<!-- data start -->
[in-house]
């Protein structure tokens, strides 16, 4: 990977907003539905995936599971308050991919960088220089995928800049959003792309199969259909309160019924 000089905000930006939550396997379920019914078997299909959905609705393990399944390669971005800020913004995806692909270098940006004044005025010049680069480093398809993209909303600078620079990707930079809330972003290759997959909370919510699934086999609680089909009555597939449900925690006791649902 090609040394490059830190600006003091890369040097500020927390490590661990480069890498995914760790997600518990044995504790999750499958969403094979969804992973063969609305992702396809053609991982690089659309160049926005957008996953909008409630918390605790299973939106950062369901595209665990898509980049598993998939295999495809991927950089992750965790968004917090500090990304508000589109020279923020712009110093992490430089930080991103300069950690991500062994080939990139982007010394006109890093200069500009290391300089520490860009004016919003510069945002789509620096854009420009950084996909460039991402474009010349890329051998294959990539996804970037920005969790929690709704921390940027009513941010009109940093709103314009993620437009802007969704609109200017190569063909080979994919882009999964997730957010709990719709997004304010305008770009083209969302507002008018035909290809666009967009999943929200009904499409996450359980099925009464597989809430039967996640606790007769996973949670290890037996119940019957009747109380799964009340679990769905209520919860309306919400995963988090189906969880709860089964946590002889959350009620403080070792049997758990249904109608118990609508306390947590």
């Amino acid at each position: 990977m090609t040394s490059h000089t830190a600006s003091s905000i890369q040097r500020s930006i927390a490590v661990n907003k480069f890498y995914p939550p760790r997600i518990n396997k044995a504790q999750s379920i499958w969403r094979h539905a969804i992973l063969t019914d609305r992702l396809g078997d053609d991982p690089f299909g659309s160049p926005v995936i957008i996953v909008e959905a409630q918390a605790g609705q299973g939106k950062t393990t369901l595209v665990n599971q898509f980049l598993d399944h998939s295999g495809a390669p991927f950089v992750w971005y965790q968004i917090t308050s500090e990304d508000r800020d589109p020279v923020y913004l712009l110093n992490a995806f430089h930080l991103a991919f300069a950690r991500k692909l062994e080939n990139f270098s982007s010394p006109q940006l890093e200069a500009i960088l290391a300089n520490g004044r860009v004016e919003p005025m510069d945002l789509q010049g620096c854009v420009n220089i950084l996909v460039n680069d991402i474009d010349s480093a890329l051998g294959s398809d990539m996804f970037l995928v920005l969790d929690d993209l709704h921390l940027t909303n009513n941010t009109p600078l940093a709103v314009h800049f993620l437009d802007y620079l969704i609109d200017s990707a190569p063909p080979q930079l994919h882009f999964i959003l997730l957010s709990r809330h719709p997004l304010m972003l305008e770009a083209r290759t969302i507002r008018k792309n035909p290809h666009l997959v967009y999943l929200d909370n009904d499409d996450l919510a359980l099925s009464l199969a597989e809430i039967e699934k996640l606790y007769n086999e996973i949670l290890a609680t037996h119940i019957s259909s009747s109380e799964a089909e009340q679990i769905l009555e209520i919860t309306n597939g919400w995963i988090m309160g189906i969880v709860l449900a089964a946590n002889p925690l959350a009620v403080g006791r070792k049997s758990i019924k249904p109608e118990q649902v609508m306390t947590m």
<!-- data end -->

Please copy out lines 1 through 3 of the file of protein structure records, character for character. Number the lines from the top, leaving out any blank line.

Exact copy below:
[in-house]
């Protein structure tokens, strides 16, 4: 990977907003539905995936599971308050991919960088220089995928800049959003792309199969259909309160019924 000089905000930006939550396997379920019914078997299909959905609705393990399944390669971005800020913004995806692909270098940006004044005025010049680069480093398809993209909303600078620079990707930079809330972003290759997959909370919510699934086999609680089909009555597939449900925690006791649902 090609040394490059830190600006003091890369040097500020927390490590661990480069890498995914760790997600518990044995504790999750499958969403094979969804992973063969609305992702396809053609991982690089659309160049926005957008996953909008409630918390605790299973939106950062369901595209665990898509980049598993998939295999495809991927950089992750965790968004917090500090990304508000589109020279923020712009110093992490430089930080991103300069950690991500062994080939990139982007010394006109890093200069500009290391300089520490860009004016919003510069945002789509620096854009420009950084996909460039991402474009010349890329051998294959990539996804970037920005969790929690709704921390940027009513941010009109940093709103314009993620437009802007969704609109200017190569063909080979994919882009999964997730957010709990719709997004304010305008770009083209969302507002008018035909290809666009967009999943929200009904499409996450359980099925009464597989809430039967996640606790007769996973949670290890037996119940019957009747109380799964009340679990769905209520919860309306919400995963988090189906969880709860089964946590002889959350009620403080070792049997758990249904109608118990609508306390947590």
């Amino acid at each position: 990977m090609t040394s490059h000089t830190a600006s003091s905000i890369q040097r500020s930006i927390a490590v661990n907003k480069f890498y995914p939550p760790r997600i518990n396997k044995a504790q999750s379920i499958w969403r094979h539905a969804i992973l063969t019914d609305r992702l396809g078997d053609d991982p690089f299909g659309s160049p926005v995936i957008i996953v909008e959905a409630q918390a605790g609705q299973g939106k950062t393990t369901l595209v665990n599971q898509f980049l598993d399944h998939s295999g495809a390669p991927f950089v992750w971005y965790q968004i917090t308050s500090e990304d508000r800020d589109p020279v923020y913004l712009l110093n992490a995806f430089h930080l991103a991919f300069a950690r991500k692909l062994e080939n990139f270098s982007s010394p006109q940006l890093e200069a500009i960088l290391a300089n520490g004044r860009v004016e919003p005025m510069d945002l789509q010049g620096c854009v420009n220089i950084l996909v460039n680069d991402i474009d010349s480093a890329l051998g294959s398809d990539m996804f970037l995928v920005l969790d929690d993209l709704h921390l940027t909303n009513n941010t009109p600078l940093a709103v314009h800049f993620l437009d802007y620079l969704i609109d200017s990707a190569p063909p080979q930079l994919h882009f999964i959003l997730l957010s709990r809330h719709p997004l304010m972003l305008e770009a083209r290759t969302i507002r008018k792309n035909p290809h666009l997959v967009y999943l929200d909370n009904d499409d996450l919510a359980l099925s009464l199969a597989e809430i039967e699934k996640l606790y007769n086999e996973i949670l290890a609680t037996h119940i019957s259909s009747s109380e799964a089909e009340q679990i769905l009555e209520i919860t309306n597939g919400w995963i988090m309160g189906i969880v709860l449900a089964a946590n002889p925690l959350a009620v403080g006791r070792k049997s758990i019924k249904p109608e118990q649902v609508m306390t947590m």